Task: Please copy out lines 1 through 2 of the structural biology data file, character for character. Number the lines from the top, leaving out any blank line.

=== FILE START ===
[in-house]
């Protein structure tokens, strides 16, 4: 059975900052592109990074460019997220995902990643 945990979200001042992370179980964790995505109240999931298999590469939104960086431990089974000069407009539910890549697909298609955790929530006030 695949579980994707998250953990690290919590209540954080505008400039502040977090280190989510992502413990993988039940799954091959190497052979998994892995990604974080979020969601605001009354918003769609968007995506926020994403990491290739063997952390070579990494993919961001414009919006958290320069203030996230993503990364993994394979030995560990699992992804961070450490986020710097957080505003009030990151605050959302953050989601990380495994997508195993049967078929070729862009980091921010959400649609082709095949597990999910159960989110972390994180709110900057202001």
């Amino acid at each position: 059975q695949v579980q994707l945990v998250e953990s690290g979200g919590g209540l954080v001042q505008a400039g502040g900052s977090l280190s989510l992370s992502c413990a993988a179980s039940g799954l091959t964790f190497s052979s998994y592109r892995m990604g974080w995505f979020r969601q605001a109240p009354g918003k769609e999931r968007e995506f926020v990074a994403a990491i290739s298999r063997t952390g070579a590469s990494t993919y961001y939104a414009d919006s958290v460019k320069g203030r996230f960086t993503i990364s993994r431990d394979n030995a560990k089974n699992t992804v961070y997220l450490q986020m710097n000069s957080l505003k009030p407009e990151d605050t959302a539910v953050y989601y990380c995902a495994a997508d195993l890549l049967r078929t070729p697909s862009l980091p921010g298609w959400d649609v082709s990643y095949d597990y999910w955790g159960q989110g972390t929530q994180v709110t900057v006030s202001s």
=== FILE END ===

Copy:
[in-house]
């Protein structure tokens, strides 16, 4: 059975900052592109990074460019997220995902990643 945990979200001042992370179980964790995505109240999931298999590469939104960086431990089974000069407009539910890549697909298609955790929530006030 695949579980994707998250953990690290919590209540954080505008400039502040977090280190989510992502413990993988039940799954091959190497052979998994892995990604974080979020969601605001009354918003769609968007995506926020994403990491290739063997952390070579990494993919961001414009919006958290320069203030996230993503990364993994394979030995560990699992992804961070450490986020710097957080505003009030990151605050959302953050989601990380495994997508195993049967078929070729862009980091921010959400649609082709095949597990999910159960989110972390994180709110900057202001």